The grimmest measure of war is the all-too-familiar casualty count – the numbers of brave men and women in our Armed Forces who sacrificed life and limb for their country.
Now, as the United States slowly works to extricate itself from war in two different countries, Fort Bragg and other military installations around the nation are beginning to anticipate a casualty toll of peace. The measure doesn’t represent the tragic consequences of battle, thank goodness. But it has a real impact on troops and their families, all the same.
The U.S. Army has projected that Fort Bragg could lose as many as 16,000 soldiers and civilian employees by 2020. The reason? With political leaders in Washington ever mindful of federal expenses, the Army doesn’t need as many soldiers in peacetime as it does during war.
The potential impact would affect more than rank and file troops. It also could cause Fayetteville to lose more than 21,000 jobs and see a drop in population of some 40,000 residents, the Army said. Annual sales taxes in Fayetteville could drop by as much as $11.3 million.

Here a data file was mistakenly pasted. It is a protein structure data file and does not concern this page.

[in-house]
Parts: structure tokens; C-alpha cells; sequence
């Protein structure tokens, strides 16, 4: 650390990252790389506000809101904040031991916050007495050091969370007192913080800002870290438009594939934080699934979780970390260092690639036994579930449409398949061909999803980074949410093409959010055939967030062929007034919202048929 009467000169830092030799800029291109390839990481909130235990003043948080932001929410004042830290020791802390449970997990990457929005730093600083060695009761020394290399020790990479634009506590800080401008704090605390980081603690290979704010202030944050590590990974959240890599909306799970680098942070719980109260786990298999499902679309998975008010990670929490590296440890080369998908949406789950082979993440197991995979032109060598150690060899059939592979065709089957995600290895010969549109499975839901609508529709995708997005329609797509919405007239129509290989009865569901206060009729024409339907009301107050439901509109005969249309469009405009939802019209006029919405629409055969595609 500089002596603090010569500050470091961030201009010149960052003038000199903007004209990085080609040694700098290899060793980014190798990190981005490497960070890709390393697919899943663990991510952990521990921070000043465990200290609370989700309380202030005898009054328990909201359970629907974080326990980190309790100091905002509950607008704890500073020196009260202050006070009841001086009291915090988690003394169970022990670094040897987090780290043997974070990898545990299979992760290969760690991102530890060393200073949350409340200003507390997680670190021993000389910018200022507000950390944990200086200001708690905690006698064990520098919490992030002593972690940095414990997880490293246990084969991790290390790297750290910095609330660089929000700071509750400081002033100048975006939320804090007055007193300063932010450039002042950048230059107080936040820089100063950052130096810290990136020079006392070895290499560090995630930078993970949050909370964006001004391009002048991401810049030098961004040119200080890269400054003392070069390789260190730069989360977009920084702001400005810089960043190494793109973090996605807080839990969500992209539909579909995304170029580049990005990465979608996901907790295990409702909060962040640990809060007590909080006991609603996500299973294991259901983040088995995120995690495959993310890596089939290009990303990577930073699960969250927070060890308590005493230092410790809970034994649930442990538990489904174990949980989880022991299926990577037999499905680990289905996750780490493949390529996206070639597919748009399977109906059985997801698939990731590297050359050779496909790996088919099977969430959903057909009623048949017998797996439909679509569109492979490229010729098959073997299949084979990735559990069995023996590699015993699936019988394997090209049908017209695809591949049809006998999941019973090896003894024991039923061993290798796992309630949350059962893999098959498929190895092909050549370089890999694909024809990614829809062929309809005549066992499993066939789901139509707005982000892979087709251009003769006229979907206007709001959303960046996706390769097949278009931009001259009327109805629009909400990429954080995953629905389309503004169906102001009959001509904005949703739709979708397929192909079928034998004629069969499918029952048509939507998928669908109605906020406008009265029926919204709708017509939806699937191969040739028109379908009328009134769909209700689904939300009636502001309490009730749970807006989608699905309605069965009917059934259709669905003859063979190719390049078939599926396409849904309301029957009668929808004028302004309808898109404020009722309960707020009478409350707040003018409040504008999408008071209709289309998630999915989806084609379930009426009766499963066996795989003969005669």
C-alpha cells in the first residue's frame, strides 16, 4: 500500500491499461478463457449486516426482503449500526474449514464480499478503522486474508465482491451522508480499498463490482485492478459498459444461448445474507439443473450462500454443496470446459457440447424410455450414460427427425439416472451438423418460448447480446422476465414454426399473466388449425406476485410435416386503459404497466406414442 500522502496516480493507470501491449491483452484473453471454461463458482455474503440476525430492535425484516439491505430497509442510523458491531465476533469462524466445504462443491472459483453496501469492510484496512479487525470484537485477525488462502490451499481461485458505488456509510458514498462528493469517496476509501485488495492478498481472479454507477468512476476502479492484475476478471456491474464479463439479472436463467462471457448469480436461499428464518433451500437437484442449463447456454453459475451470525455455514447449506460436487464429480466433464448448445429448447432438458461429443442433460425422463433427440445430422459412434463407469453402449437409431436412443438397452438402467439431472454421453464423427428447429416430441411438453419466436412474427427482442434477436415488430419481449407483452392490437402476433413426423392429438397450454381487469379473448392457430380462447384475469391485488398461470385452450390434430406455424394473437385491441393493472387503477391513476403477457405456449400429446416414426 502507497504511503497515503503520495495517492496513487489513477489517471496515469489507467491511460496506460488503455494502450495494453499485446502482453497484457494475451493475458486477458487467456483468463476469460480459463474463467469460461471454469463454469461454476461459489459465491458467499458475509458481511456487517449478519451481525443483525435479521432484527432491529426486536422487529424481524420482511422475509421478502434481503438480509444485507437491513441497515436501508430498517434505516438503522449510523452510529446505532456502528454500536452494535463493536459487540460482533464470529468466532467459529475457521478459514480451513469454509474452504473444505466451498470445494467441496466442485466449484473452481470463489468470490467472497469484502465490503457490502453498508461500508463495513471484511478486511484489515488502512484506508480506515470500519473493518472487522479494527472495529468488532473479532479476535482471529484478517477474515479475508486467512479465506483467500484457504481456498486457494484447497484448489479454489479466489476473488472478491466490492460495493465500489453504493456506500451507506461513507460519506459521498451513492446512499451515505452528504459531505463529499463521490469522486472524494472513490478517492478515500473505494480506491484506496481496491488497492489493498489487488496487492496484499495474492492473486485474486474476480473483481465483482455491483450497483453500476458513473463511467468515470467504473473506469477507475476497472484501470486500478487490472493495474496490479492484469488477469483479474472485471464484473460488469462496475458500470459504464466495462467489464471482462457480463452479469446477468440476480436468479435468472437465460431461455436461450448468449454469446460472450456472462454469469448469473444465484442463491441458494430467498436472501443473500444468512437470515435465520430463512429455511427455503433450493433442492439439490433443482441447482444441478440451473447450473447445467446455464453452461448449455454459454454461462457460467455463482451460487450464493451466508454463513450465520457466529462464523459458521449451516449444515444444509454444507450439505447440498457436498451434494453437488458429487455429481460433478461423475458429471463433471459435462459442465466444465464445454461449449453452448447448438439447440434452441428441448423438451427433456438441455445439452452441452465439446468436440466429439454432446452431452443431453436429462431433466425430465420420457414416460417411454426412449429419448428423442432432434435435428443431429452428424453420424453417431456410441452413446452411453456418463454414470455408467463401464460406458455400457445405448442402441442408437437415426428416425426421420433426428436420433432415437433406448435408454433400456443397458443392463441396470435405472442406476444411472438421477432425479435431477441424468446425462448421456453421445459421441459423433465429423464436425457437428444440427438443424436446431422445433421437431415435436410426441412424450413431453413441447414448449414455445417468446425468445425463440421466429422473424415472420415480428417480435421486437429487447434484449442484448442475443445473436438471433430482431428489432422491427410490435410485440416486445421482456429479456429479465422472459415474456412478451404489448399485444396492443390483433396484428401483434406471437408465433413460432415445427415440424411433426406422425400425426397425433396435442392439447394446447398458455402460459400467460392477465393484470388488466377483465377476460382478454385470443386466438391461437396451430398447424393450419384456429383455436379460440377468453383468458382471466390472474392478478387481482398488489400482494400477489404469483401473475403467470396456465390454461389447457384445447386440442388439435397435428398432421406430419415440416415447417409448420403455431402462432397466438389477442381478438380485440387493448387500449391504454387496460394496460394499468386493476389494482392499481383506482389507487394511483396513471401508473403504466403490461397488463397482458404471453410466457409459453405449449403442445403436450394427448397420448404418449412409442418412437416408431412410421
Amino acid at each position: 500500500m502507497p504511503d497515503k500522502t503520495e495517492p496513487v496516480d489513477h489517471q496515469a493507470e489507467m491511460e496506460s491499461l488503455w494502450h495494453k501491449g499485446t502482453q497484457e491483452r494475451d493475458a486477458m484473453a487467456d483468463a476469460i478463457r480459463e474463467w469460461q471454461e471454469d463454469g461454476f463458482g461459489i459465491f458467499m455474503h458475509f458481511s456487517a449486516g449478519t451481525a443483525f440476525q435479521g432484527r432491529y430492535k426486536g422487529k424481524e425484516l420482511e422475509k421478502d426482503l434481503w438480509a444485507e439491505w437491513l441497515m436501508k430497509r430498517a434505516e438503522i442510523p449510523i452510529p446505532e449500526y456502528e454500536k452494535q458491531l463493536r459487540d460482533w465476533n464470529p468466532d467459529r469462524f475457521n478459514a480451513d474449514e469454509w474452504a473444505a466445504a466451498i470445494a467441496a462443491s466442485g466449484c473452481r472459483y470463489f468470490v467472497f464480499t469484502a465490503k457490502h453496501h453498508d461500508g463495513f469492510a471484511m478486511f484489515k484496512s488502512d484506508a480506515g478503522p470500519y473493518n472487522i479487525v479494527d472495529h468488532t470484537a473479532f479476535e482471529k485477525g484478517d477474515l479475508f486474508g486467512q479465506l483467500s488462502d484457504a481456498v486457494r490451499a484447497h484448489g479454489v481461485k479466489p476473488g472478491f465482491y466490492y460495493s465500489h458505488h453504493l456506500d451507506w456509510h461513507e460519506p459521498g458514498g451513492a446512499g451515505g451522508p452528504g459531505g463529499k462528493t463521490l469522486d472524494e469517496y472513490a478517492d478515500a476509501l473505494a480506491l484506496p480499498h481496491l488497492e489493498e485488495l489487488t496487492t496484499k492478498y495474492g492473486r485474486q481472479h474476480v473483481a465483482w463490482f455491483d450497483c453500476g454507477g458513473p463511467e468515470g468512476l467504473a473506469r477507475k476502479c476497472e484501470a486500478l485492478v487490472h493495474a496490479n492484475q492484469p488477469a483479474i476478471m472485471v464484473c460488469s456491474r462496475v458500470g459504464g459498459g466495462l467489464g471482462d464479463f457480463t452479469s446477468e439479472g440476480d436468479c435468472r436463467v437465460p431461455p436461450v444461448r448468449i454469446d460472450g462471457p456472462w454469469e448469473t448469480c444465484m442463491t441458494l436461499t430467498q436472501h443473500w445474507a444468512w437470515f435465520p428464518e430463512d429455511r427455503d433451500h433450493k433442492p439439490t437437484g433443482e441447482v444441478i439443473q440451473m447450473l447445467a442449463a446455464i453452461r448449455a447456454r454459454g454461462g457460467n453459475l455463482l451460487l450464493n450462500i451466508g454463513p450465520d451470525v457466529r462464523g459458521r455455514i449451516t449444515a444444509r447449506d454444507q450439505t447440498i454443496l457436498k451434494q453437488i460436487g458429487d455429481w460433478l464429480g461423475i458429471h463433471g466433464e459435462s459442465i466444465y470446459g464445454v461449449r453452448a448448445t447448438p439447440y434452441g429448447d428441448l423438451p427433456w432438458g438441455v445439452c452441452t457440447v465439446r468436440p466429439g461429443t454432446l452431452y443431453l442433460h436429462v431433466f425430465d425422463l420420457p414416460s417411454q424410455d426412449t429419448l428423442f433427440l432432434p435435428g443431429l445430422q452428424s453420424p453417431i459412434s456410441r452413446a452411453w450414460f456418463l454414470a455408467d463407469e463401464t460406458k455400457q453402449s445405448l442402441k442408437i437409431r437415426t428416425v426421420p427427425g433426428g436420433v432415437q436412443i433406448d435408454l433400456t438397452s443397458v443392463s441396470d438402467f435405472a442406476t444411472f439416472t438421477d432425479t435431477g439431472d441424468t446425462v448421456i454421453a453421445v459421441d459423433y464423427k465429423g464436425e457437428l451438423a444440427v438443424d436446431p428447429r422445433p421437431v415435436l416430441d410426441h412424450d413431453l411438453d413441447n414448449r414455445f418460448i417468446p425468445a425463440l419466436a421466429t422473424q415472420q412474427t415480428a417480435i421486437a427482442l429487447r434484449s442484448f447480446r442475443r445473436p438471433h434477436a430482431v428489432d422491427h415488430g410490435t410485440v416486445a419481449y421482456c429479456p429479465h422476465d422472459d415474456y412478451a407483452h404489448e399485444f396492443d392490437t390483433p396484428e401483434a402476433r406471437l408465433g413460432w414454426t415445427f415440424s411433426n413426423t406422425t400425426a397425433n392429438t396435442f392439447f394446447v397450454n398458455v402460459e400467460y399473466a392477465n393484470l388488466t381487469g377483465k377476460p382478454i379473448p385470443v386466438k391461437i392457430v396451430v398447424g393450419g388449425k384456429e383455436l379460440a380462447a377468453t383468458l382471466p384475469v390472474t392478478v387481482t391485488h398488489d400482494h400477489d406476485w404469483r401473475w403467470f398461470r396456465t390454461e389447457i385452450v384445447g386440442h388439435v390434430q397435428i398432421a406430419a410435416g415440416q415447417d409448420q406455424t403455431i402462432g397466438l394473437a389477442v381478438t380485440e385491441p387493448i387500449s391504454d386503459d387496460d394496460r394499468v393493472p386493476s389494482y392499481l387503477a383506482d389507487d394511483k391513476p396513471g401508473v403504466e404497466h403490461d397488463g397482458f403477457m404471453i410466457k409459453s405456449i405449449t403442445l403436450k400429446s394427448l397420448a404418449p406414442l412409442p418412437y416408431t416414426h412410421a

That’s a tough blow for any community, and we hasten to point out that cities in other states will see similar changes as the military reduces its wartime forces on bases elsewhere. But the impact of a troop decrease at Fort Bragg, home to about 10 percent of the U.S. Army, likely would be felt in all of Eastern North Carolina.
Already, the Fayetteville area is gearing up for the transition. The regional chamber of commerce is looking for ways to diversify the area’s economy, and state universities and community colleges are reaching out to troops with offers of furthering their education.
Those efforts probably sound familiar to anyone who already lives in Eastern North Carolina. We’ve been looking for a long time for ways to diversify our economy and retain higher educated, talented young people.
No one deserves a better shot at a new life than those who have voluntarily put themselves on the line for the good of their country. All the same, a tough economy likely will become tougher with so many displaced soldiers entering the job market at once.